I’ve written before about how certain provisions of the Indian Penal Code make it a crime to give offence in certain contexts, and how the Indian constitution does not provide adequate protection to free speech. All that is a shame, and an example of what’s wrong with our legal system. But there is also something wrong with us, that so many of us take offence so easily at something we could so easily ignore. It speaks of low self-esteem and diffidence, the very qualities that a stammering association should be trying to eradicate in its members. That makes this court case especially ironical, doesn’t it?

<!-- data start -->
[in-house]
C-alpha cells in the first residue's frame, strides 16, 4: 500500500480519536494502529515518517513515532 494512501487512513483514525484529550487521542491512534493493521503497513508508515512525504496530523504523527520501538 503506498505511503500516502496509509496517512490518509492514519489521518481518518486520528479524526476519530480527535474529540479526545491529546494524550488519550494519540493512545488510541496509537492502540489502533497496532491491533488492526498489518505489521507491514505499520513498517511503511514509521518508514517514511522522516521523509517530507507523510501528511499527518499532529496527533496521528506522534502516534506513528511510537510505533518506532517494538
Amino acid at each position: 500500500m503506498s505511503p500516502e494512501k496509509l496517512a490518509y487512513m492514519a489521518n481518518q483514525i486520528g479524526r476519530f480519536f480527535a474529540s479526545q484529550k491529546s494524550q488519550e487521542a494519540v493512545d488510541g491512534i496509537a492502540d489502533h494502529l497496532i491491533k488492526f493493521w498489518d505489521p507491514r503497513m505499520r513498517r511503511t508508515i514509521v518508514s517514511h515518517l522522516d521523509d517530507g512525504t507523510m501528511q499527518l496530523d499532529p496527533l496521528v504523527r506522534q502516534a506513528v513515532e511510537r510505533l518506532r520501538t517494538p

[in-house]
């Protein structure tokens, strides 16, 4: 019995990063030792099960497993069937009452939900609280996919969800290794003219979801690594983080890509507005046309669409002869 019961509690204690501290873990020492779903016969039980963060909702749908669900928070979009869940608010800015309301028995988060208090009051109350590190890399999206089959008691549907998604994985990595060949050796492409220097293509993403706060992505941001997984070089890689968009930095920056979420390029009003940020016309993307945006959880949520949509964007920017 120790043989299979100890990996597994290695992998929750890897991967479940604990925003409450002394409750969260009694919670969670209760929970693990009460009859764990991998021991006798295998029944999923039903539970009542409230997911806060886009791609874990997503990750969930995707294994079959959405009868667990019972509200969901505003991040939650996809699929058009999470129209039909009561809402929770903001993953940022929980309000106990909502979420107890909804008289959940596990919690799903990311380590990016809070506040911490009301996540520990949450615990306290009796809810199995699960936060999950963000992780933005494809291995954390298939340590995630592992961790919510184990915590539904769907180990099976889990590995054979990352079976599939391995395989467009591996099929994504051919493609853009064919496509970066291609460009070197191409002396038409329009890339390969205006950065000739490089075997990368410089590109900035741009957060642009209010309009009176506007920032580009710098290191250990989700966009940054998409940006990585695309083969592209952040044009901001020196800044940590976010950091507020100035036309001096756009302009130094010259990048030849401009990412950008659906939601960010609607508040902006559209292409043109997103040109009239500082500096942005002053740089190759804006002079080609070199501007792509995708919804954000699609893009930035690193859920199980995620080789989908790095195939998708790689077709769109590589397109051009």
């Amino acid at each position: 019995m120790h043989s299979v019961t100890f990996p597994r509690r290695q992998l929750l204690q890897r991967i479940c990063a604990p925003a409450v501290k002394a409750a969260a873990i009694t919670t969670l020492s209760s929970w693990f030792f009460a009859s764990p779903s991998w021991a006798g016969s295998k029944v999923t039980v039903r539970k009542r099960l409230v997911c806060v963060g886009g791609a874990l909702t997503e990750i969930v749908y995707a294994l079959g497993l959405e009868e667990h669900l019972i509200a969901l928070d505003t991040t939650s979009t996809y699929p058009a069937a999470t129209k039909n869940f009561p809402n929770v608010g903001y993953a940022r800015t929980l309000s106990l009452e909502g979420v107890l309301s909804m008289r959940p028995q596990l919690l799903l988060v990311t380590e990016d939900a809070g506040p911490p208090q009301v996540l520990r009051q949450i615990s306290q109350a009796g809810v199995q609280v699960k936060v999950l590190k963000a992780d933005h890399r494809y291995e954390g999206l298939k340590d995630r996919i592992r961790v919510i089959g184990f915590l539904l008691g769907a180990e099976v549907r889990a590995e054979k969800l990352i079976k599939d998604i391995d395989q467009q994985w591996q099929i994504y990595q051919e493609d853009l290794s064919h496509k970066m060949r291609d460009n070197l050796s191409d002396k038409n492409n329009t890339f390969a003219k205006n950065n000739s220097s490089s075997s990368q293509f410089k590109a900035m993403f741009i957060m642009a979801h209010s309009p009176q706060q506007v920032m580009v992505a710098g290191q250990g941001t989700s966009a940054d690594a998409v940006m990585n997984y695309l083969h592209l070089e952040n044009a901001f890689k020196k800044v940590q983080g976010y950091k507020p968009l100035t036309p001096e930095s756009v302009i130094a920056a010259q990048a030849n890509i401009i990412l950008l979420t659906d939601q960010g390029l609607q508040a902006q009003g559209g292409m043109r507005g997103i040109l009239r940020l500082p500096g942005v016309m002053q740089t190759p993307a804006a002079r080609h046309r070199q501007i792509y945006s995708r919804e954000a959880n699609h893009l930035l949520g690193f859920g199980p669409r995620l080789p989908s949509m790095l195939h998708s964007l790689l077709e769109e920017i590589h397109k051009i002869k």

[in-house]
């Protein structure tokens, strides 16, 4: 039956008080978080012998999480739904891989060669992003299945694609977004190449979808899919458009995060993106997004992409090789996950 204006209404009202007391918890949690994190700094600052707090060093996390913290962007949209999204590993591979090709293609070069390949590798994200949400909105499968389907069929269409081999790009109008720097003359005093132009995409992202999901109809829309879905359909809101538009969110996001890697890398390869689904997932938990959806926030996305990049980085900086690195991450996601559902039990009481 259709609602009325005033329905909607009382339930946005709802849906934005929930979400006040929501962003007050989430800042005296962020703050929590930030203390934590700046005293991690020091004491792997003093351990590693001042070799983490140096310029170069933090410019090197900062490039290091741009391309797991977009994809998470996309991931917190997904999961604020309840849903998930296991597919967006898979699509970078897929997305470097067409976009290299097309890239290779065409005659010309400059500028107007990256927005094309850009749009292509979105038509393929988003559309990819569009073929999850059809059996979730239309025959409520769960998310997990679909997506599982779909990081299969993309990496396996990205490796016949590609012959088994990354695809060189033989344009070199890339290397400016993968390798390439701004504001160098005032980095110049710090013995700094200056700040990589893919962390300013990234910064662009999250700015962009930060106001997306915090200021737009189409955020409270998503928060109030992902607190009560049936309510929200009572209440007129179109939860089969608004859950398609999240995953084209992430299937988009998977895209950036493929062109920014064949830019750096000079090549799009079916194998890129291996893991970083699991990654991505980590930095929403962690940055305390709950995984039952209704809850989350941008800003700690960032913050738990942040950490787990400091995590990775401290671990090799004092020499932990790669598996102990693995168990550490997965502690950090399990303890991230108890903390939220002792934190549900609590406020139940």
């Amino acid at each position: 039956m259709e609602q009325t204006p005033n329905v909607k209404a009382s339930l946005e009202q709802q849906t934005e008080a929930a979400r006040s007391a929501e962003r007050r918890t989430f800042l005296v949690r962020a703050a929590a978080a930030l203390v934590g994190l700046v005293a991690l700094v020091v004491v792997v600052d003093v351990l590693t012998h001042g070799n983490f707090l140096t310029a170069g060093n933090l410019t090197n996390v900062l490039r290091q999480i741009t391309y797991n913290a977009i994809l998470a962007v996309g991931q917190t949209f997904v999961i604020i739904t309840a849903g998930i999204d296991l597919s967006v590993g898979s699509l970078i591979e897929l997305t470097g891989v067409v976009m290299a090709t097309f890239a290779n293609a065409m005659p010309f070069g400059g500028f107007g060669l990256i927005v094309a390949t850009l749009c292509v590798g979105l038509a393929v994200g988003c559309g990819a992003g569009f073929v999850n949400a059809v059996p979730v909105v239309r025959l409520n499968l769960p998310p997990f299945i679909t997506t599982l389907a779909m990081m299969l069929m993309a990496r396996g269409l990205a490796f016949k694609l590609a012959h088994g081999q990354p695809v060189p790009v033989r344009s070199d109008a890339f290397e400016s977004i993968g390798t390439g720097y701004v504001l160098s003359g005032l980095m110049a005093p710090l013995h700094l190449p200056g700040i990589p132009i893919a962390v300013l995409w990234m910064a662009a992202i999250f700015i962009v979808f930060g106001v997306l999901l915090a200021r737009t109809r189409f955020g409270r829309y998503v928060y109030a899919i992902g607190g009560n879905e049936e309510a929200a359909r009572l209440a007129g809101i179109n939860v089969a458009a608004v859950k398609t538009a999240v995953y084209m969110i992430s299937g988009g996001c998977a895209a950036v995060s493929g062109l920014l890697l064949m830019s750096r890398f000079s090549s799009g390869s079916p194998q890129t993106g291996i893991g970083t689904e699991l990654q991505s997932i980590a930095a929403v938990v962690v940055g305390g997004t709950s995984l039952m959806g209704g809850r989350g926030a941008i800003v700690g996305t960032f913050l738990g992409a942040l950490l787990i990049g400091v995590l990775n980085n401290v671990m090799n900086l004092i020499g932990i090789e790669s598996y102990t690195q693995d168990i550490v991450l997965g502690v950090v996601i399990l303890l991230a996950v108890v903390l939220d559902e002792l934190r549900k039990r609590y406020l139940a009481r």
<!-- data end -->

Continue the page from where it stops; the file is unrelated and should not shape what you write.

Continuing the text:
* * * *
My respect always goes up for people who show they can laugh at themselves. The sardar who tells sardar jokes, the fat guy who jokes about his paunch, the poker player who mocks his own poor plays, these are my kind of people. They are comfortable in their own skins, and they get that we are a bumbling, imperfect species doomed, biologically, to self-destruct—so some things are just not worth getting het up about. The biggest human failing is that we take ourselves too damn seriously. When we do that, the universe laughs at us.